Differences Between Point-to-Point Cabling vs. Structured Cabling

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Comparison and Differences Between Point-to-Point Cabling vs. Structured Cabling

While so many exciting technologies like the cloud or the Internet of Things are emerging and wireless network connectivity already exists, we surely know cabling won’t go away.

It is and will keep being an essential component of all IT environments. 

And because cabling systems are what mostly stay longer in your home or business infrastructure, you must understand what differentiates different types.

Let’s see how these cabling methods (point-to-point cabling and structured cabling) compared to each other.

Point-to-Point Cables vs. Structured Cabling 

Point-to-point cabling is a data center cabling system made of “jumper” fiber cables connecting a switch, server, or storage unit to another switch, server, or storage unit.

This is mostly the best option if you only need a small number of connections because point-to-point cabling lacks the flexibility needed for making additions, moves, or changes to the infrastructure when the number of connections in a data center increases.

End-user terminals of the first-built data centers are connected via point-to-point connections. Back then, growth or reconfiguration wasn’t considered a pressing reality. But in current times, where new computing equipment is always added, these result in complex and costly cabling chaos, therefore becoming a non-viable option for those who own more than two server cabinets.

However, with the use of Top-of-Rack (ToR) and End-of-Row (EoR) equipment mounting options, reliant on P2P cables, point-to-point cabling could survive for some time. But at what cost? 

It’s still not as good as structured cabling, the currently most-used option. This is because it offers the flexibility, reliability, and manageability required for today’s networks.

With structured cabling, on the other hand, this network of cables, equipment, and management tools enables the continuous flow of data and wireless communications.

They use distribution areas to provide flexible connections between equipment. With it, you can connect switches to servers, servers to storage devices, or even switch to switches.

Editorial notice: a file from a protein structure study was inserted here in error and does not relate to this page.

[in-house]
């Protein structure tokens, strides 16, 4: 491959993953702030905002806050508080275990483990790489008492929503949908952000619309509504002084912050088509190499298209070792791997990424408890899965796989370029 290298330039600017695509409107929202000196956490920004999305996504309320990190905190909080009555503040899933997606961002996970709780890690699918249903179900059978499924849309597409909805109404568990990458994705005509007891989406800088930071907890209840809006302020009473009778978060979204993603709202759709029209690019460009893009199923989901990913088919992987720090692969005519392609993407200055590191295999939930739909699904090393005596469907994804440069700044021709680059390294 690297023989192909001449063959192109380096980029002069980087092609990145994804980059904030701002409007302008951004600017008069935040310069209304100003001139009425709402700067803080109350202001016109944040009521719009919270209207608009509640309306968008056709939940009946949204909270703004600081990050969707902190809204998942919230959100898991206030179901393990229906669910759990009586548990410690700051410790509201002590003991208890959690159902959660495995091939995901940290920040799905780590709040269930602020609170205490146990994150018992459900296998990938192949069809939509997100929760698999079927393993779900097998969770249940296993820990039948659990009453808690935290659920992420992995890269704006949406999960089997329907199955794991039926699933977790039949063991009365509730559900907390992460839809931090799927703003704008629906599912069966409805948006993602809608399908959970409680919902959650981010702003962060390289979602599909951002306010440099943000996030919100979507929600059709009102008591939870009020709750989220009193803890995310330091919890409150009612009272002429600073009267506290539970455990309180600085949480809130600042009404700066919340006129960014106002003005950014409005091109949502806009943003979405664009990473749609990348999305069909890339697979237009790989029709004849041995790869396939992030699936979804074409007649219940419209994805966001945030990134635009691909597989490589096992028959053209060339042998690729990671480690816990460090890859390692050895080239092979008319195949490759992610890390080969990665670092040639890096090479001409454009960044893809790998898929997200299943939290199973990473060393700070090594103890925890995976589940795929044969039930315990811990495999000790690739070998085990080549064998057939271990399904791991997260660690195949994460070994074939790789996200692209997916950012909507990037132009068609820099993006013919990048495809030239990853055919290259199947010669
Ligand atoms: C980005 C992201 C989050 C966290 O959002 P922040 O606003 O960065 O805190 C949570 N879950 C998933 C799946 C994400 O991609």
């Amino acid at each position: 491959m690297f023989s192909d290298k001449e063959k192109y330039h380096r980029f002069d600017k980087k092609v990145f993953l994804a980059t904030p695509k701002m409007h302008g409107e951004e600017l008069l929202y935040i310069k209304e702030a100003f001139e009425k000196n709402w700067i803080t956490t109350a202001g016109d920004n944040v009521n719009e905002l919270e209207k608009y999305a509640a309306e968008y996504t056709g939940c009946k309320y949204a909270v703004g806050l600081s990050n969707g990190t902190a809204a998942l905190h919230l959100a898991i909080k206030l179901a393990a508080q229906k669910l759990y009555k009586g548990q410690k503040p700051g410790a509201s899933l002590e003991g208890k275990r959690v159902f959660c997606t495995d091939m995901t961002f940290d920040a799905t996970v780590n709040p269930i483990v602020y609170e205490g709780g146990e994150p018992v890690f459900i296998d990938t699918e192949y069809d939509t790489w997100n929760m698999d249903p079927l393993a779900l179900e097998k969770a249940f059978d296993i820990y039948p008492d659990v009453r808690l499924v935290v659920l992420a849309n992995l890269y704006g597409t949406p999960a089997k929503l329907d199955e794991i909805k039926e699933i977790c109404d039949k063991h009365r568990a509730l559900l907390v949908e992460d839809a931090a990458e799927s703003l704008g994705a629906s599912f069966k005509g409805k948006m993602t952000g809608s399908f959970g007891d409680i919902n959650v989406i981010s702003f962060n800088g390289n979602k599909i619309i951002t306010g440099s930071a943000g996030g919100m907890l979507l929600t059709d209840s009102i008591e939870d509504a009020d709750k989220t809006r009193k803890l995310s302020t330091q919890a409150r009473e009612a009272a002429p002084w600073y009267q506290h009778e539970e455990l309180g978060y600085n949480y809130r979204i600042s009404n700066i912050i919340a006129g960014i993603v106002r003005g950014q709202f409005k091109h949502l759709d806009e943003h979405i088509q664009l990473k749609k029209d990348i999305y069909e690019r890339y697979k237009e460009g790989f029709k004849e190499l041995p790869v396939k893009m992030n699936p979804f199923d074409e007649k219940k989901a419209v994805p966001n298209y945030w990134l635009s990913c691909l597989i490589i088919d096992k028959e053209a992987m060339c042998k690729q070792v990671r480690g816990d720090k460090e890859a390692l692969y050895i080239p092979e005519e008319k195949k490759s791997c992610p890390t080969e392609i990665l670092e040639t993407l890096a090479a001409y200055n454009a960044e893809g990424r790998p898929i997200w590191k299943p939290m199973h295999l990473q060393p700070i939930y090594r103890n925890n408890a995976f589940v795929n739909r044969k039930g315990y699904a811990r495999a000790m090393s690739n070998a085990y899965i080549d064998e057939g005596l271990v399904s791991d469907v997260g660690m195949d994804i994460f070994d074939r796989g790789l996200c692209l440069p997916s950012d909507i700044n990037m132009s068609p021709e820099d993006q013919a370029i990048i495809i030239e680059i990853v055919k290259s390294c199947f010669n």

Structured cabling is designed to meet EIA/TIA and ANSI standards of design, installation, maintenance, documentation, and system expansion, to reduce risk and costs in constantly expanding, complex IT environments. 

Have you ever thought about moving your business to a new location?

Fortunately, structured cabling is also easier to move or to add and change what’s on your business’ data center or server room.

Structured cabling can be dissembled and reassembled with more ease than point-to-point cables. 

It’s not only its flexibility of transportation that makes structured cabling the best option for all growing businesses (especially those that already feel the growing pains of data network’s limitations), but also its considerable performance and support of future technologies.

So, on the whole, and in a few words, point-to-point cabling still exists for the smaller businesses that don’t need much of anything. While structured cabling offers more of everything… Of course, at a greater price.

If you consider how much it facilitates and improves maintenance, expansion, and performance, you shouldn’t think about the cost that represents now, but of how much you’ll save in the future.

Now that you know the differences between Point-to-Point Cabling vs. Structured Cabling…

Are you ready to make a choice? 

We’re ready to answer any cabling-related questions and to help you with any connectivity issue you’re having.

Need Help with IT?

At LayerLogix, we pride ourselves on offering pain-free IT Support and Services. From Networking to Cyber Security, we have solutions to support your business. 

Let us manage and maintain your IT, so you can focus on your core business. For a consultation, call us today at (713) 571-2390.